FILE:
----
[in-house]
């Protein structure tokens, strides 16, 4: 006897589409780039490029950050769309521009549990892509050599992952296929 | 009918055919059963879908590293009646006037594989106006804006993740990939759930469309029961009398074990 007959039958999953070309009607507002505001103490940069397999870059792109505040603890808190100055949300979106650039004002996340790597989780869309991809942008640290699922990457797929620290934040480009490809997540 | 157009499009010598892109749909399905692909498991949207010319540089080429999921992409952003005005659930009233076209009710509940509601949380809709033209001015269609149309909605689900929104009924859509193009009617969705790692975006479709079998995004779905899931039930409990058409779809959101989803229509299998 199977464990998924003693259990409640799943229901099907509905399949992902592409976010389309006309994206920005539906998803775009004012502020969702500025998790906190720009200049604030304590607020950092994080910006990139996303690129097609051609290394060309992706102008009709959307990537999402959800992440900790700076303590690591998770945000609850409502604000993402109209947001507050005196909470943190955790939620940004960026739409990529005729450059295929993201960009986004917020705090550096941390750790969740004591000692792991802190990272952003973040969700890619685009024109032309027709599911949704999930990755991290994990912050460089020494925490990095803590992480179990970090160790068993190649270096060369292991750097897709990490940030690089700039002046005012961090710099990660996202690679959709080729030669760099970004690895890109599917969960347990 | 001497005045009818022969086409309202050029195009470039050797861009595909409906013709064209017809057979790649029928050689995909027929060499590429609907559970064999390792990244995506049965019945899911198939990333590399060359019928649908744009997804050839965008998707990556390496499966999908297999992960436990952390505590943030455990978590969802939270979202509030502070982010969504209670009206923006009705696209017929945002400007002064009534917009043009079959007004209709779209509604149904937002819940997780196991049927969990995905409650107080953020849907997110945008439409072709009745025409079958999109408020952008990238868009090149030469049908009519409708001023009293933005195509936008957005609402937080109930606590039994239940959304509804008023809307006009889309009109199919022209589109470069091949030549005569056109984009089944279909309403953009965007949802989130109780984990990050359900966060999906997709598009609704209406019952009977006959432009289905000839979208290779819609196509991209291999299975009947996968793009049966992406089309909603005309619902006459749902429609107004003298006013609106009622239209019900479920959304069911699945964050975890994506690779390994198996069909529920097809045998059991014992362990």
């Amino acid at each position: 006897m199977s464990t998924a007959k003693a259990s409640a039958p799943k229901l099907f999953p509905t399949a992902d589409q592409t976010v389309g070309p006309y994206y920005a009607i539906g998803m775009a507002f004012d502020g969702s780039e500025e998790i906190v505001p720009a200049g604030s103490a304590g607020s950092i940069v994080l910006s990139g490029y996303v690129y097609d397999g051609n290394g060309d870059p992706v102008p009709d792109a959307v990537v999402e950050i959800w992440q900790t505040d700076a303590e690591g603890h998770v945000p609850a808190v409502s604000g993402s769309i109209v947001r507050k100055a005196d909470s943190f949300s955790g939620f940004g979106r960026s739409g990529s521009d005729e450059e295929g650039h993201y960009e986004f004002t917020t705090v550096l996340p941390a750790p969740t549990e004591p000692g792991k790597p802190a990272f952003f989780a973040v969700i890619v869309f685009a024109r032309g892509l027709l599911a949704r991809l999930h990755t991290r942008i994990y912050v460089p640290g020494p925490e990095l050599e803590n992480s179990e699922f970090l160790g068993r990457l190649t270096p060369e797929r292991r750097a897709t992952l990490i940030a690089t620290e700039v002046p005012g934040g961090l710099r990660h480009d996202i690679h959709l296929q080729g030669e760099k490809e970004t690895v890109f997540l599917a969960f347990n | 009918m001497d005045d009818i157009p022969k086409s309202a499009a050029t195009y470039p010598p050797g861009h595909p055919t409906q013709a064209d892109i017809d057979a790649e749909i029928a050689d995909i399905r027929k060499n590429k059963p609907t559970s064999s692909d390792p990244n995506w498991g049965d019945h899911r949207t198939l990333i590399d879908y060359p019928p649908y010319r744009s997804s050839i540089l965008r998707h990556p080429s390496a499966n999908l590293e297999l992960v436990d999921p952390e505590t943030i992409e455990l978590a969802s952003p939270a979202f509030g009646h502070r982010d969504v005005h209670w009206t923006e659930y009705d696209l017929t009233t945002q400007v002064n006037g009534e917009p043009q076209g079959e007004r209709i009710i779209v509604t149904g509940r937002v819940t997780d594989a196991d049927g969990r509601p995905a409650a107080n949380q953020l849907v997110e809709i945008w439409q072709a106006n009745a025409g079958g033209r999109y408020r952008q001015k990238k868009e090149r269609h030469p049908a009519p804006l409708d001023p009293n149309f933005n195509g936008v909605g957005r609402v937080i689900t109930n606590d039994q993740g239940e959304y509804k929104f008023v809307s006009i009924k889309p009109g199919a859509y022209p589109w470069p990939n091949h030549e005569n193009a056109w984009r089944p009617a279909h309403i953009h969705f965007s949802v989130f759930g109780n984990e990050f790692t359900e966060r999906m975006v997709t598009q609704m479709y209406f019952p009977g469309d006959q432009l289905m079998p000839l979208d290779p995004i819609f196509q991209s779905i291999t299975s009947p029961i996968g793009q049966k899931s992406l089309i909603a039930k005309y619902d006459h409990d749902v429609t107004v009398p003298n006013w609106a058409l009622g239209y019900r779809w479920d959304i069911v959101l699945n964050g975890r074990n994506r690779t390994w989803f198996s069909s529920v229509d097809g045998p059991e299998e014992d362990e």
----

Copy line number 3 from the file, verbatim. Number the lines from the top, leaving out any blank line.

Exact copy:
């Amino acid at each position: 006897m199977s464990t998924a007959k003693a259990s409640a039958p799943k229901l099907f999953p509905t399949a992902d589409q592409t976010v389309g070309p006309y994206y920005a009607i539906g998803m775009a507002f004012d502020g969702s780039e500025e998790i906190v505001p720009a200049g604030s103490a304590g607020s950092i940069v994080l910006s990139g490029y996303v690129y097609d397999g051609n290394g060309d870059p992706v102008p009709d792109a959307v990537v999402e950050i959800w992440q900790t505040d700076a303590e690591g603890h998770v945000p609850a808190v409502s604000g993402s769309i109209v947001r507050k100055a005196d909470s943190f949300s955790g939620f940004g979106r960026s739409g990529s521009d005729e450059e295929g650039h993201y960009e986004f004002t917020t705090v550096l996340p941390a750790p969740t549990e004591p000692g792991k790597p802190a990272f952003f989780a973040v969700i890619v869309f685009a024109r032309g892509l027709l599911a949704r991809l999930h990755t991290r942008i994990y912050v460089p640290g020494p925490e990095l050599e803590n992480s179990e699922f970090l160790g068993r990457l190649t270096p060369e797929r292991r750097a897709t992952l990490i940030a690089t620290e700039v002046p005012g934040g961090l710099r990660h480009d996202i690679h959709l296929q080729g030669e760099k490809e970004t690895v890109f997540l599917a969960f347990n | 009918m001497d005045d009818i157009p022969k086409s309202a499009a050029t195009y470039p010598p050797g861009h595909p055919t409906q013709a064209d892109i017809d057979a790649e749909i029928a050689d995909i399905r027929k060499n590429k059963p609907t559970s064999s692909d390792p990244n995506w498991g049965d019945h899911r949207t198939l990333i590399d879908y060359p019928p649908y010319r744009s997804s050839i540089l965008r998707h990556p080429s390496a499966n999908l590293e297999l992960v436990d999921p952390e505590t943030i992409e455990l978590a969802s952003p939270a979202f509030g009646h502070r982010d969504v005005h209670w009206t923006e659930y009705d696209l017929t009233t945002q400007v002064n006037g009534e917009p043009q076209g079959e007004r209709i009710i779209v509604t149904g509940r937002v819940t997780d594989a196991d049927g969990r509601p995905a409650a107080n949380q953020l849907v997110e809709i945008w439409q072709a106006n009745a025409g079958g033209r999109y408020r952008q001015k990238k868009e090149r269609h030469p049908a009519p804006l409708d001023p009293n149309f933005n195509g936008v909605g957005r609402v937080i689900t109930n606590d039994q993740g239940e959304y509804k929104f008023v809307s006009i009924k889309p009109g199919a859509y022209p589109w470069p990939n091949h030549e005569n193009a056109w984009r089944p009617a279909h309403i953009h969705f965007s949802v989130f759930g109780n984990e990050f790692t359900e966060r999906m975006v997709t598009q609704m479709y209406f019952p009977g469309d006959q432009l289905m079998p000839l979208d290779p995004i819609f196509q991209s779905i291999t299975s009947p029961i996968g793009q049966k899931s992406l089309i909603a039930k005309y619902d006459h409990d749902v429609t107004v009398p003298n006013w609106a058409l009622g239209y019900r779809w479920d959304i069911v959101l699945n964050g975890r074990n994506r690779t390994w989803f198996s069909s529920v229509d097809g045998p059991e299998e014992d362990e």